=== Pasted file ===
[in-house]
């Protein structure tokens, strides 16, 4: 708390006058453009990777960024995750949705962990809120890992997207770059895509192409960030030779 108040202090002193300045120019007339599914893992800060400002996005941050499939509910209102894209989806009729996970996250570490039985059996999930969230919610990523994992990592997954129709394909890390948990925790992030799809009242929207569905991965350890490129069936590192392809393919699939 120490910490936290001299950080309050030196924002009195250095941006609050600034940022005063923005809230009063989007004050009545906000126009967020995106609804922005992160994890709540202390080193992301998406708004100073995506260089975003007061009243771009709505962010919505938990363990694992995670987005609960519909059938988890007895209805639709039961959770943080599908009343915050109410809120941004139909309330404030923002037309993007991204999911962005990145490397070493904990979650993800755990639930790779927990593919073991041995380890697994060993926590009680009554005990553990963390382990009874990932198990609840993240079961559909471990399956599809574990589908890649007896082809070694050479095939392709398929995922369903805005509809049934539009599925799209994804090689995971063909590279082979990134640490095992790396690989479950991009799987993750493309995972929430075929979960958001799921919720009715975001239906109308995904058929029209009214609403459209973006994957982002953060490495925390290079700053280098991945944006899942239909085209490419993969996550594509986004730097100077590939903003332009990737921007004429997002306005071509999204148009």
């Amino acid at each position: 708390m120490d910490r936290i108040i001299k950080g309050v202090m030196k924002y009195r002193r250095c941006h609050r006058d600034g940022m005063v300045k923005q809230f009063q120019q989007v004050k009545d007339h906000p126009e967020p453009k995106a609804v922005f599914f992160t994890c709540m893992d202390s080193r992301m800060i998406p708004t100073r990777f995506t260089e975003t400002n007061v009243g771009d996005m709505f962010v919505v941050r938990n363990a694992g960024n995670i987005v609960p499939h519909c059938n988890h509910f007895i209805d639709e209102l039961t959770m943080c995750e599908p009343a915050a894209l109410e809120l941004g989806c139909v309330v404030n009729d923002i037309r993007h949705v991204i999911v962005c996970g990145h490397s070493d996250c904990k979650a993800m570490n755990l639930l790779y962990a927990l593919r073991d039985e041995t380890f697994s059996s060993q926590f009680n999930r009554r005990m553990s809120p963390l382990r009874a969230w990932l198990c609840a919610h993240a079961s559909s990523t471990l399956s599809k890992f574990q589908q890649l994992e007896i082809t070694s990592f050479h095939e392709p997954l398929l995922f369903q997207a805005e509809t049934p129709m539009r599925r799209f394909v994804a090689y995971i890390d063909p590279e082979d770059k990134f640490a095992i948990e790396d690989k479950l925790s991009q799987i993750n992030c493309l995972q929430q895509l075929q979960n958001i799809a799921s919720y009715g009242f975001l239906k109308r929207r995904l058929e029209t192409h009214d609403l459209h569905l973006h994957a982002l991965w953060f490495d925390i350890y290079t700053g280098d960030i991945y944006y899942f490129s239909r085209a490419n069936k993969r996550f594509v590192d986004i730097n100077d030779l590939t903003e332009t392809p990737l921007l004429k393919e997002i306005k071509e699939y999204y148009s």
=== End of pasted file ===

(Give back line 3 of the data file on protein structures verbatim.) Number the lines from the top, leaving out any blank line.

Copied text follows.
């Amino acid at each position: 708390m120490d910490r936290i108040i001299k950080g309050v202090m030196k924002y009195r002193r250095c941006h609050r006058d600034g940022m005063v300045k923005q809230f009063q120019q989007v004050k009545d007339h906000p126009e967020p453009k995106a609804v922005f599914f992160t994890c709540m893992d202390s080193r992301m800060i998406p708004t100073r990777f995506t260089e975003t400002n007061v009243g771009d996005m709505f962010v919505v941050r938990n363990a694992g960024n995670i987005v609960p499939h519909c059938n988890h509910f007895i209805d639709e209102l039961t959770m943080c995750e599908p009343a915050a894209l109410e809120l941004g989806c139909v309330v404030n009729d923002i037309r993007h949705v991204i999911v962005c996970g990145h490397s070493d996250c904990k979650a993800m570490n755990l639930l790779y962990a927990l593919r073991d039985e041995t380890f697994s059996s060993q926590f009680n999930r009554r005990m553990s809120p963390l382990r009874a969230w990932l198990c609840a919610h993240a079961s559909s990523t471990l399956s599809k890992f574990q589908q890649l994992e007896i082809t070694s990592f050479h095939e392709p997954l398929l995922f369903q997207a805005e509809t049934p129709m539009r599925r799209f394909v994804a090689y995971i890390d063909p590279e082979d770059k990134f640490a095992i948990e790396d690989k479950l925790s991009q799987i993750n992030c493309l995972q929430q895509l075929q979960n958001i799809a799921s919720y009715g009242f975001l239906k109308r929207r995904l058929e029209t192409h009214d609403l459209h569905l973006h994957a982002l991965w953060f490495d925390i350890y290079t700053g280098d960030i991945y944006y899942f490129s239909r085209a490419n069936k993969r996550f594509v590192d986004i730097n100077d030779l590939t903003e332009t392809p990737l921007l004429k393919e997002i306005k071509e699939y999204y148009s």